Feature

Painting a brighter future for hospitalized children

Painting a brighter future for hospitalized children
Art helps in the recovery of patients and managing pain, according to a study (Credit: Leena ElDeeb)
Art helps in the recovery of patients and managing pain, according to a study (Credit: Leena ElDeeb)

By Leena ElDeeb, The Daily News Egypt

A shelter for poor patients, stray cats and dogs is what Demerdash Hospital really is. Luckily a group of high-spirited students and fresh grads rush in to resurrect hope.

An event hosted by the Egyptian Medical Students’ Association (EMSA) on 8 August at the Hospital helped redecorate the waiting area walls in the pediatric outpatient clinics.

The event was part of a 3-stage campaign, Splashes of Hope, to make improve children’s experience in by adding colours and drawings to the walls that the children see during their stay at the hospital.

“We see that children stay in the hospital for hours waiting, some get hospitalised for months and we noticed that the walls are plain and discouraging as if they’re being punished for going to the hospital. ” said the campaign’s coordinator, Michael Assem, a 6th year medical student at Ain Shams.

Children drew pictures which were passed on to an art committee where they put their final touches so it would look neater and more understandable. In the third stage, the drawings were transferred from paper to the wall.

The campaigners have also redecorated the walls of the first four floors of Abo El-Reesh Hospital, unlike in Demerdash Hospital where they only got to paint the corridor and the waiting area since the walls inside the clinic itself are made of ceramic. Splashes of Hope chose these two Cairo hospitals as they are the two most crowded hospitals in the city.

Aside from its work in Cairo, the campaign has spread to work in the governorates of Asyut, Menufiya and Minya.

Although Assem noted there is a five-year plan to reach out to hospitals nationwide, the plan is also to spread to orphanages. As part of this, paediatric psychiatrists would work in hospitals to ease the difficult experience.

EMSA’s Splashes of Hope campaign is inspired by a similar campaign in New York of the same name.

The campaigners and volunteers managed to turn the dull and boring walls into colourful gardens with rainbows, birds and trees surrounded by butterflies, bees and happy children watering the flowers.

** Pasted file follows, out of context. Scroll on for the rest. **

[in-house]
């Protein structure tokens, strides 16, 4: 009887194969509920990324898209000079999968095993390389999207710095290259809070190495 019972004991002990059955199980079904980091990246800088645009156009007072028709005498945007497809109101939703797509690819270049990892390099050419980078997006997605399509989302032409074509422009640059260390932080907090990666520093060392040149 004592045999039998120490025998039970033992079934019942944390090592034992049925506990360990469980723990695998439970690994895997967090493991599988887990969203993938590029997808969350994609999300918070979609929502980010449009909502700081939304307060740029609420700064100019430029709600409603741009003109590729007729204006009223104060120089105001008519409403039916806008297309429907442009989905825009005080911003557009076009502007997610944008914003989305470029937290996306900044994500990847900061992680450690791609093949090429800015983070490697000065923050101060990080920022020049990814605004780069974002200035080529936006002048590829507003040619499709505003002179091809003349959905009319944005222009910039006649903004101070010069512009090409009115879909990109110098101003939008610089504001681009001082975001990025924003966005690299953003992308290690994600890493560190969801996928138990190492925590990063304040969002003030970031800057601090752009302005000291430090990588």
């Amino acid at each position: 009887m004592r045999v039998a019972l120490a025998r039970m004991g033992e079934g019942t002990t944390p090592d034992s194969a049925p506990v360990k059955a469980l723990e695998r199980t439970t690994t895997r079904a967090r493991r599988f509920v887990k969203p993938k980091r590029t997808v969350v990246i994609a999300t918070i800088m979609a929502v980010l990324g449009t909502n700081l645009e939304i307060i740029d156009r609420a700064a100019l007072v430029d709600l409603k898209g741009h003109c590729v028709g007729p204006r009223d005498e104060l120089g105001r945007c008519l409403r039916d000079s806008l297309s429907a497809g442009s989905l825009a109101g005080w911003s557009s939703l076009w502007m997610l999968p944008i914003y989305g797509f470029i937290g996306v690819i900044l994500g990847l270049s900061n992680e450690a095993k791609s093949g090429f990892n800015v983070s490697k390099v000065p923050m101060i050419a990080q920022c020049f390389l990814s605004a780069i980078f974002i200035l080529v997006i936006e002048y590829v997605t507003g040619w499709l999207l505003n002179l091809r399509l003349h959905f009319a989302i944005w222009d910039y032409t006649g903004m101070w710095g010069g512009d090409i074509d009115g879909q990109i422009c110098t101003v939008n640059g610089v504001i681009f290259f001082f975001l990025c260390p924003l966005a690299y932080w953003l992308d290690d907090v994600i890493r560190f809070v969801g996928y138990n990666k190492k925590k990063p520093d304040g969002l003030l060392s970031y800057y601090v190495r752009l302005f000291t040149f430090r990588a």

They held the chalks and markers in one hand and the sketchpads in the other, and kept on drawing on the walls of both the corridor and the waiting area, which were the only permissible areas to paint on. When they were done, they mixed the paint to come up with a pallet of numerous shades of colours. They weren’t done painting until 6 PM.

Volunteers add colours and drawings to the walls that the children see during their stay at the hospital (Credit: Leena ElDeeb)
Volunteers add colours and drawings to the walls that the children see during their stay at the hospital (Credit: Leena ElDeeb)

“That’s a nice cartoon!” said one little girl, while she pointed at every single drawing on the wall as she passed by.

“I believe that if we can bring such a smile to a sick child’s face during a painful medical treatment, then our most important goal, our splash of hope, is achieved. After all, colours heal, and art could certainly influence lives,” said the vice coordinator, Nashwa Shaban, a third year Political Science student at the American University in Cairo (AUC).

According to a study conducted by Houston’s St. Luke’s Episcopal Hospital, art can help in the recovery of patients, shorten hospital stays and help manage pain. However the style of artwork counts; bright paintings of landscapes, friendly faces and familiar objects can lower blood pressure and heart rate, while abstract pictures, like Van Gogh’s art for example, can backfire.

EMSA fundraises the campaign through donations, pins carrying the campaign logo and blank T-shirts that might be needed while painting. Teaming up with Can Survive, a charity organisation supporting cancer patients, they are hosting a fundraising event on 20 September in the Greek Campus with performances from Cairokee and Zap Tharwat.

“There will also be a presentation about EMSA, and we’ll try to invite the Minister of Health, officials of medicine companies and medical insurance,” Assem said.

Demerdash Hospital, built on the back of a large donation by El-Azhar scholar El-Demerdash Pasha and his family, dates back to the 1928. The hospital’s name has changed several times until it became officially known as Ain Shams University Hospital, although its popular name remains Demerdash Hospital.

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